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2 A pricing analytics company, 360pi (www.360pi.com) helps retailers and brands make smarter pricing decisions. According to the company, it works with top retailers to enable them to “gain real-time visibility into the market, full awareness of the competitive pricing landscape and the ability to ‘right-price’ to shoppers, which often leads to revenue uplift and higher margins.” For this newsletter, the company tracked pricing across five categories and seven retailers.

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3 SaleTally (www.saletally.com) is a retail data and analytics service that tracks marketing information from about 200 nationwide retailers. SaleTally recently became a part of ShopperTrak, a global provider of location-based analytics. According to the company, combining SaleTally’s promotion data with ShopperTrak’s robust data platform will enable new marketing-effectiveness tools for the retail industry. For this newsletter, Bain partnered with SaleTally to track storewide in-store and online discounts at eight apparel players, six department stores and three specialty retailers.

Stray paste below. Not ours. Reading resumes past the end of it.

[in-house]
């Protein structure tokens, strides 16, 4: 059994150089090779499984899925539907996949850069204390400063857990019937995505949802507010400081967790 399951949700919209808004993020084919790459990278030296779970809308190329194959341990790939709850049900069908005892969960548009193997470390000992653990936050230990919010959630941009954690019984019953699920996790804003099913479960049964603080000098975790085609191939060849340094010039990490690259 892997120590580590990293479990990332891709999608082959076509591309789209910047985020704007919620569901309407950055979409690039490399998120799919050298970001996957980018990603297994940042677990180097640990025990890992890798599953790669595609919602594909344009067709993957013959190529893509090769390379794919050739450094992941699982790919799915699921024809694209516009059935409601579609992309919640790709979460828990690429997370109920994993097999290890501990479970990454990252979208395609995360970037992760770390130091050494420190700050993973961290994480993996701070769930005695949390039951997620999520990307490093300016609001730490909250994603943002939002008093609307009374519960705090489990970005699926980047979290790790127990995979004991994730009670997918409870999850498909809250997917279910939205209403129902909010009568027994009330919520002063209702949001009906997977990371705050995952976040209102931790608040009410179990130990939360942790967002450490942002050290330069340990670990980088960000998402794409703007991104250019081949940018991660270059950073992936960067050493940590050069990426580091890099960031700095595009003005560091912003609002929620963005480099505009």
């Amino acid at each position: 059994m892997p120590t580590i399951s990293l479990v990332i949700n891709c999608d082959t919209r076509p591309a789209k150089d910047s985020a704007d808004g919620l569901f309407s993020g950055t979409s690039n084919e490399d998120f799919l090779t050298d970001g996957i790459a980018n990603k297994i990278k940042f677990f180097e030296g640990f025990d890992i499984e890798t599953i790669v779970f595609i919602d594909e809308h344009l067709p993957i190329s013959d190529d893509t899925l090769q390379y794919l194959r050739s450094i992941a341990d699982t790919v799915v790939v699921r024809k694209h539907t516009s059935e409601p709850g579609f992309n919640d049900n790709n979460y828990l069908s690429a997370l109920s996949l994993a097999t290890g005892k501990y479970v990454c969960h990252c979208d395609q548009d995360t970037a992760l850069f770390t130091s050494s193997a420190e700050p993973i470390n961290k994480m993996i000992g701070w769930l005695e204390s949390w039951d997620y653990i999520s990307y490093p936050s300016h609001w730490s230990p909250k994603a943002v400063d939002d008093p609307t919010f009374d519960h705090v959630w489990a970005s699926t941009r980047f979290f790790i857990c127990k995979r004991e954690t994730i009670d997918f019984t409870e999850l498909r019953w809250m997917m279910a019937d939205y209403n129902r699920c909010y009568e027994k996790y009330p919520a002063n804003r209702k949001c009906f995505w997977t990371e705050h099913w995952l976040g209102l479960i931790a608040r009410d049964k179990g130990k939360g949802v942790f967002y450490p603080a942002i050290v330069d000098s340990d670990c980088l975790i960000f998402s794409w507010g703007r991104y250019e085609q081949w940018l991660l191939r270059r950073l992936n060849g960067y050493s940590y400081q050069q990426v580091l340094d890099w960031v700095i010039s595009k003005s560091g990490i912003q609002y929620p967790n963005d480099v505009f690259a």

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4 Quad Analytix (www.quadanalytix.com) provides retailers with market intelligence to inform their business decisions. According to the company, it captures and analyzes product, pricing, placement and promotion data from hundreds of retailers and presents the information in an easy-to-use software as a service (SaaS) application. For this newsletter, Quad Analytix tracked promotional e mails from more than 70 retailers across a range of sectors.

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5 PollBuzzer™ (www.askpollbuzzer.com), a provider of real-time surveys, has expanded its capabilities by partnering with market research industry leader ROI Rocket to provide full-service solutions to management consulting, private equity, hedge fund, retail and consumer products clients. According to PollBuzzer, the combination of the latest survey and panel verification technologies and the industry’s widest and deepest pools of potential respondents enable PollBuzzer & ROI Rocket to complete quantitative and qualitative projects globally.

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6 DataSong (www.datasong.com), a software as a service (SaaS) provider, offers multichannel attribution to leading retailers. According to the company, its marketing effectiveness solutions help leading retail organizations measure, plan and act on customers’ insights to grow their business.